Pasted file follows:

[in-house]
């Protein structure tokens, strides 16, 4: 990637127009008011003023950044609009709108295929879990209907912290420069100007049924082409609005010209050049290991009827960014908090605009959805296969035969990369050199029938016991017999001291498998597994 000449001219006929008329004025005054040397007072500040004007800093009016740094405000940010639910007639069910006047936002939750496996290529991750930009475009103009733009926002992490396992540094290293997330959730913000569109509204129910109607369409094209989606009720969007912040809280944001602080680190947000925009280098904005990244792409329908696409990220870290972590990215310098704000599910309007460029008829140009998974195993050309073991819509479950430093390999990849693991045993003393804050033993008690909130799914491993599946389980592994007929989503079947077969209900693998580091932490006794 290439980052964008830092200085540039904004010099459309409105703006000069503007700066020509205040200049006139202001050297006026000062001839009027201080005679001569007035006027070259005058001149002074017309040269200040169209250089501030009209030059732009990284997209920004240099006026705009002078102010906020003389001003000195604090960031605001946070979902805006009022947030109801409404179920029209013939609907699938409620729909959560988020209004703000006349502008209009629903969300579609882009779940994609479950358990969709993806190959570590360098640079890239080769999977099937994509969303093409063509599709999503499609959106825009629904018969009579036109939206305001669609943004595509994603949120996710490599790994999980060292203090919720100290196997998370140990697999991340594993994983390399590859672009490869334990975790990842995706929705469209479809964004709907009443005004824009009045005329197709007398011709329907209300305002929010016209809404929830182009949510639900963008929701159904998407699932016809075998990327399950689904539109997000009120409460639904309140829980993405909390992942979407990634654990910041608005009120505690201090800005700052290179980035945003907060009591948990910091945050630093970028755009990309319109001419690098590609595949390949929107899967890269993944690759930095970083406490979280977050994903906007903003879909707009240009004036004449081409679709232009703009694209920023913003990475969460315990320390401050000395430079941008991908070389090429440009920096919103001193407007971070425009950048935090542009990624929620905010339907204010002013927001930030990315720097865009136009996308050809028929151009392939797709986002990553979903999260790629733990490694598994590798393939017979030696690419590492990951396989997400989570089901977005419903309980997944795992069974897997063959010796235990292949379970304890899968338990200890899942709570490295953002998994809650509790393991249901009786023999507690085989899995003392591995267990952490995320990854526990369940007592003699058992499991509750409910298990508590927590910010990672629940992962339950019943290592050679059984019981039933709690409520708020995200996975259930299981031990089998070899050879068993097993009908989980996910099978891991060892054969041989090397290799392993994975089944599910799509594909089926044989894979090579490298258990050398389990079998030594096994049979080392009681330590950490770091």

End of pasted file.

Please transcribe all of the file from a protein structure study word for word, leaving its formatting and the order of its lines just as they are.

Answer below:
[in-house]
């Protein structure tokens, strides 16, 4: 990637127009008011003023950044609009709108295929879990209907912290420069100007049924082409609005010209050049290991009827960014908090605009959805296969035969990369050199029938016991017999001291498998597994 000449001219006929008329004025005054040397007072500040004007800093009016740094405000940010639910007639069910006047936002939750496996290529991750930009475009103009733009926002992490396992540094290293997330959730913000569109509204129910109607369409094209989606009720969007912040809280944001602080680190947000925009280098904005990244792409329908696409990220870290972590990215310098704000599910309007460029008829140009998974195993050309073991819509479950430093390999990849693991045993003393804050033993008690909130799914491993599946389980592994007929989503079947077969209900693998580091932490006794 290439980052964008830092200085540039904004010099459309409105703006000069503007700066020509205040200049006139202001050297006026000062001839009027201080005679001569007035006027070259005058001149002074017309040269200040169209250089501030009209030059732009990284997209920004240099006026705009002078102010906020003389001003000195604090960031605001946070979902805006009022947030109801409404179920029209013939609907699938409620729909959560988020209004703000006349502008209009629903969300579609882009779940994609479950358990969709993806190959570590360098640079890239080769999977099937994509969303093409063509599709999503499609959106825009629904018969009579036109939206305001669609943004595509994603949120996710490599790994999980060292203090919720100290196997998370140990697999991340594993994983390399590859672009490869334990975790990842995706929705469209479809964004709907009443005004824009009045005329197709007398011709329907209300305002929010016209809404929830182009949510639900963008929701159904998407699932016809075998990327399950689904539109997000009120409460639904309140829980993405909390992942979407990634654990910041608005009120505690201090800005700052290179980035945003907060009591948990910091945050630093970028755009990309319109001419690098590609595949390949929107899967890269993944690759930095970083406490979280977050994903906007903003879909707009240009004036004449081409679709232009703009694209920023913003990475969460315990320390401050000395430079941008991908070389090429440009920096919103001193407007971070425009950048935090542009990624929620905010339907204010002013927001930030990315720097865009136009996308050809028929151009392939797709986002990553979903999260790629733990490694598994590798393939017979030696690419590492990951396989997400989570089901977005419903309980997944795992069974897997063959010796235990292949379970304890899968338990200890899942709570490295953002998994809650509790393991249901009786023999507690085989899995003392591995267990952490995320990854526990369940007592003699058992499991509750409910298990508590927590910010990672629940992962339950019943290592050679059984019981039933709690409520708020995200996975259930299981031990089998070899050879068993097993009908989980996910099978891991060892054969041989090397290799392993994975089944599910799509594909089926044989894979090579490298258990050398389990079998030594096994049979080392009681330590950490770091």